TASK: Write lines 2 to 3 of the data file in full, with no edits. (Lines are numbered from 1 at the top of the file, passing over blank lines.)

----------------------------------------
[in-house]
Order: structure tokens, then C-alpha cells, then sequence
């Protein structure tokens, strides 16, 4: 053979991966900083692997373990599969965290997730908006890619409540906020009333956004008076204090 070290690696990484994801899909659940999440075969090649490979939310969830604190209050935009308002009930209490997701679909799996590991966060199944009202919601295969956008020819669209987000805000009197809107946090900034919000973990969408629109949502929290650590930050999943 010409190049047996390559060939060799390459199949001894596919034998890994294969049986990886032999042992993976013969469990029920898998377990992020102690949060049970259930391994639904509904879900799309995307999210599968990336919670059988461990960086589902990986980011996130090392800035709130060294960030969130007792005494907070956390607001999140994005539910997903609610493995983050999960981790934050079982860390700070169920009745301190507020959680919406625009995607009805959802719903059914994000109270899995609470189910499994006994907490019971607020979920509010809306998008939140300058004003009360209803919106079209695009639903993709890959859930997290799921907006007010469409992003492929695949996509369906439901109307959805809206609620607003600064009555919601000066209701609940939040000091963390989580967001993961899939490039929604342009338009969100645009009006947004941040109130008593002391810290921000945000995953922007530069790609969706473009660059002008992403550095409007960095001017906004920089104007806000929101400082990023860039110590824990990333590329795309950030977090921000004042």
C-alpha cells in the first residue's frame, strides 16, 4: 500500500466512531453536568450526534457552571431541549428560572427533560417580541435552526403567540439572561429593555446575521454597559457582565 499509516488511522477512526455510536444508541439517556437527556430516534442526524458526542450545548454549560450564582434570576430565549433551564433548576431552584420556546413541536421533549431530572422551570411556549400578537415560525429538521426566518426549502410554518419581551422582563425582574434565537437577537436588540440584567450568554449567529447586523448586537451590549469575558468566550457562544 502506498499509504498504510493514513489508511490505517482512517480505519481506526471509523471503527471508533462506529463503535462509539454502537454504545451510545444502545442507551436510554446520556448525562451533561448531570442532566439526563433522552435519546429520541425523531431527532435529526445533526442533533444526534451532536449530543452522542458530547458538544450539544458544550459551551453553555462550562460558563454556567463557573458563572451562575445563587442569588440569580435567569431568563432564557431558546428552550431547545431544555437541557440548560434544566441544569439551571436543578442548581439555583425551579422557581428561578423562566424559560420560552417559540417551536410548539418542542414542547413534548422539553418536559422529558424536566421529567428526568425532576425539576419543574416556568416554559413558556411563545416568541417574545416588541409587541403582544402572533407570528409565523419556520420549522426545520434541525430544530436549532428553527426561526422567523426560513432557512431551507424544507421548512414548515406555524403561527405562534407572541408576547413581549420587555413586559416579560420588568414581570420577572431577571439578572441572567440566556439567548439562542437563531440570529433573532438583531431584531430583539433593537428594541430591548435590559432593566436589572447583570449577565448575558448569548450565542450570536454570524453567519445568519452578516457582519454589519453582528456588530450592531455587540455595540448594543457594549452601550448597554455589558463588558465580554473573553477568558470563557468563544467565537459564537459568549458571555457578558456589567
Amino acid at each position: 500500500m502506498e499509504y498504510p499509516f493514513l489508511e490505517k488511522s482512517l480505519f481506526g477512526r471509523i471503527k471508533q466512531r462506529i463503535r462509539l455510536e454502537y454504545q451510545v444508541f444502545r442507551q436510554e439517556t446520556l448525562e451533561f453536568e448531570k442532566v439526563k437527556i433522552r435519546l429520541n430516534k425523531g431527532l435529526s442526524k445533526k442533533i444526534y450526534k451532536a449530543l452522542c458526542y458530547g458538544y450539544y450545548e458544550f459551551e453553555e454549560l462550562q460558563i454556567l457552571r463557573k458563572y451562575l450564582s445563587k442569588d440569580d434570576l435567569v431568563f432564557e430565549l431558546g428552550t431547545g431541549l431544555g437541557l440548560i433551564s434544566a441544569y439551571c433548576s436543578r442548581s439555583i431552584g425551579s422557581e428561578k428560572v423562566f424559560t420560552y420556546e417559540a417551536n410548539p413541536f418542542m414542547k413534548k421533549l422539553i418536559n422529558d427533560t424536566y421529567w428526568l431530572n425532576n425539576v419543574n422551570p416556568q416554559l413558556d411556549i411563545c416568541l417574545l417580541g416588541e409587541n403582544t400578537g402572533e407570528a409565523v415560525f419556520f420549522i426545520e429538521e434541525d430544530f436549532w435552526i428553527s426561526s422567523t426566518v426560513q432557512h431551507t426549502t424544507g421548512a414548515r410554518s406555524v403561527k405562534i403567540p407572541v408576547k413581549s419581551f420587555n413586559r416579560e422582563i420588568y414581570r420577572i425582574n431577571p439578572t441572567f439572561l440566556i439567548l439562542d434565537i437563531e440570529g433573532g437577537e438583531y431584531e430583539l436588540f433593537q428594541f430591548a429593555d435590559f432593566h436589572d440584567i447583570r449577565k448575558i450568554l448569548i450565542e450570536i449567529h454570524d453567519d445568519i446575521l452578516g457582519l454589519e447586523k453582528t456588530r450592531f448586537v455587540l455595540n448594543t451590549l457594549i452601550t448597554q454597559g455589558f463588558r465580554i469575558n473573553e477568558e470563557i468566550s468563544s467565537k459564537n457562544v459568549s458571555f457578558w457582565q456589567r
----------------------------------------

Order: structure tokens, then C-alpha cells, then sequence
């Protein structure tokens, strides 16, 4: 053979991966900083692997373990599969965290997730908006890619409540906020009333956004008076204090 070290690696990484994801899909659940999440075969090649490979939310969830604190209050935009308002009930209490997701679909799996590991966060199944009202919601295969956008020819669209987000805000009197809107946090900034919000973990969408629109949502929290650590930050999943 010409190049047996390559060939060799390459199949001894596919034998890994294969049986990886032999042992993976013969469990029920898998377990992020102690949060049970259930391994639904509904879900799309995307999210599968990336919670059988461990960086589902990986980011996130090392800035709130060294960030969130007792005494907070956390607001999140994005539910997903609610493995983050999960981790934050079982860390700070169920009745301190507020959680919406625009995607009805959802719903059914994000109270899995609470189910499994006994907490019971607020979920509010809306998008939140300058004003009360209803919106079209695009639903993709890959859930997290799921907006007010469409992003492929695949996509369906439901109307959805809206609620607003600064009555919601000066209701609940939040000091963390989580967001993961899939490039929604342009338009969100645009009006947004941040109130008593002391810290921000945000995953922007530069790609969706473009660059002008992403550095409007960095001017906004920089104007806000929101400082990023860039110590824990990333590329795309950030977090921000004042």